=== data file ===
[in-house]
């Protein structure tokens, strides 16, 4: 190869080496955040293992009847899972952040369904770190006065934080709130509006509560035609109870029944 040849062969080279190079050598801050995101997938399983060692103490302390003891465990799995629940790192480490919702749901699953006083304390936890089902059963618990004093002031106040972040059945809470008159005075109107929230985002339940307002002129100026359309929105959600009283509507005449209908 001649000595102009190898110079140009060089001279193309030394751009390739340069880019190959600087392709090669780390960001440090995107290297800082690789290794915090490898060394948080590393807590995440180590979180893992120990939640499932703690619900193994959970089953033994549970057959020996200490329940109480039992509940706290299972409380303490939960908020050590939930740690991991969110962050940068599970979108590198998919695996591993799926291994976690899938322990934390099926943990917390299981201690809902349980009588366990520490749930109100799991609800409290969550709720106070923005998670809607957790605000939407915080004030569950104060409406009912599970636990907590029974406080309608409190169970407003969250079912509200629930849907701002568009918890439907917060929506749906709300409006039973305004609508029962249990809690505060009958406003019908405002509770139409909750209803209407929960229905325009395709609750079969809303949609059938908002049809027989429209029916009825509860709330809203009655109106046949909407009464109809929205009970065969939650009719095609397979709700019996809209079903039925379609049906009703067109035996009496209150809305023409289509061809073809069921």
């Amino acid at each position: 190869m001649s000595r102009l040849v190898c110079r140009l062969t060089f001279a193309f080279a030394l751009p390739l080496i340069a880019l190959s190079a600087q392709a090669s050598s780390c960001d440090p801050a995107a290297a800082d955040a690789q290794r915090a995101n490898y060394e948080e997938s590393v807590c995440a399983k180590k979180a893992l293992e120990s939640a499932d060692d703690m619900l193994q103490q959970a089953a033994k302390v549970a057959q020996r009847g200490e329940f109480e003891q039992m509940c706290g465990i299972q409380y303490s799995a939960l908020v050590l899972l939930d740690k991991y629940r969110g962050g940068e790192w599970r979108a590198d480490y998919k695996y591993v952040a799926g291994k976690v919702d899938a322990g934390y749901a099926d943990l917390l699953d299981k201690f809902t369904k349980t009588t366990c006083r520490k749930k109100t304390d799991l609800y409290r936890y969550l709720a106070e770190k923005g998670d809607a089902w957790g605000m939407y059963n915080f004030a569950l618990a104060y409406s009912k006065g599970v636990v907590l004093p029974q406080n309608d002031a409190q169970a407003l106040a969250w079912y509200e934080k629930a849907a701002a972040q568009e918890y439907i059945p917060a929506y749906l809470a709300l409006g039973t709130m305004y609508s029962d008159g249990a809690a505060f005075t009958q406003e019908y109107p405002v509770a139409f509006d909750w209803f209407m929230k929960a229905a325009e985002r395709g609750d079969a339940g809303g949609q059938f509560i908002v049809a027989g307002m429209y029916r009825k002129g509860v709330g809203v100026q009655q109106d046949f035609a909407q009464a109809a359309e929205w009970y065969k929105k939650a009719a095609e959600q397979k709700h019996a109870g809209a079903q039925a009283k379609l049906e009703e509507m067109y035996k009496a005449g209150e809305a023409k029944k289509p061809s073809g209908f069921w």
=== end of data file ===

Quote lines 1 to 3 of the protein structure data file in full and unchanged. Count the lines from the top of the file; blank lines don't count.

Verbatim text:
[in-house]
């Protein structure tokens, strides 16, 4: 190869080496955040293992009847899972952040369904770190006065934080709130509006509560035609109870029944 040849062969080279190079050598801050995101997938399983060692103490302390003891465990799995629940790192480490919702749901699953006083304390936890089902059963618990004093002031106040972040059945809470008159005075109107929230985002339940307002002129100026359309929105959600009283509507005449209908 001649000595102009190898110079140009060089001279193309030394751009390739340069880019190959600087392709090669780390960001440090995107290297800082690789290794915090490898060394948080590393807590995440180590979180893992120990939640499932703690619900193994959970089953033994549970057959020996200490329940109480039992509940706290299972409380303490939960908020050590939930740690991991969110962050940068599970979108590198998919695996591993799926291994976690899938322990934390099926943990917390299981201690809902349980009588366990520490749930109100799991609800409290969550709720106070923005998670809607957790605000939407915080004030569950104060409406009912599970636990907590029974406080309608409190169970407003969250079912509200629930849907701002568009918890439907917060929506749906709300409006039973305004609508029962249990809690505060009958406003019908405002509770139409909750209803209407929960229905325009395709609750079969809303949609059938908002049809027989429209029916009825509860709330809203009655109106046949909407009464109809929205009970065969939650009719095609397979709700019996809209079903039925379609049906009703067109035996009496209150809305023409289509061809073809069921």
């Amino acid at each position: 190869m001649s000595r102009l040849v190898c110079r140009l062969t060089f001279a193309f080279a030394l751009p390739l080496i340069a880019l190959s190079a600087q392709a090669s050598s780390c960001d440090p801050a995107a290297a800082d955040a690789q290794r915090a995101n490898y060394e948080e997938s590393v807590c995440a399983k180590k979180a893992l293992e120990s939640a499932d060692d703690m619900l193994q103490q959970a089953a033994k302390v549970a057959q020996r009847g200490e329940f109480e003891q039992m509940c706290g465990i299972q409380y303490s799995a939960l908020v050590l899972l939930d740690k991991y629940r969110g962050g940068e790192w599970r979108a590198d480490y998919k695996y591993v952040a799926g291994k976690v919702d899938a322990g934390y749901a099926d943990l917390l699953d299981k201690f809902t369904k349980t009588t366990c006083r520490k749930k109100t304390d799991l609800y409290r936890y969550l709720a106070e770190k923005g998670d809607a089902w957790g605000m939407y059963n915080f004030a569950l618990a104060y409406s009912k006065g599970v636990v907590l004093p029974q406080n309608d002031a409190q169970a407003l106040a969250w079912y509200e934080k629930a849907a701002a972040q568009e918890y439907i059945p917060a929506y749906l809470a709300l409006g039973t709130m305004y609508s029962d008159g249990a809690a505060f005075t009958q406003e019908y109107p405002v509770a139409f509006d909750w209803f209407m929230k929960a229905a325009e985002r395709g609750d079969a339940g809303g949609q059938f509560i908002v049809a027989g307002m429209y029916r009825k002129g509860v709330g809203v100026q009655q109106d046949f035609a909407q009464a109809a359309e929205w009970y065969k929105k939650a009719a095609e959600q397979k709700h019996a109870g809209a079903q039925a009283k379609l049906e009703e509507m067109y035996k009496a005449g209150e809305a023409k029944k289509p061809s073809g209908f069921w």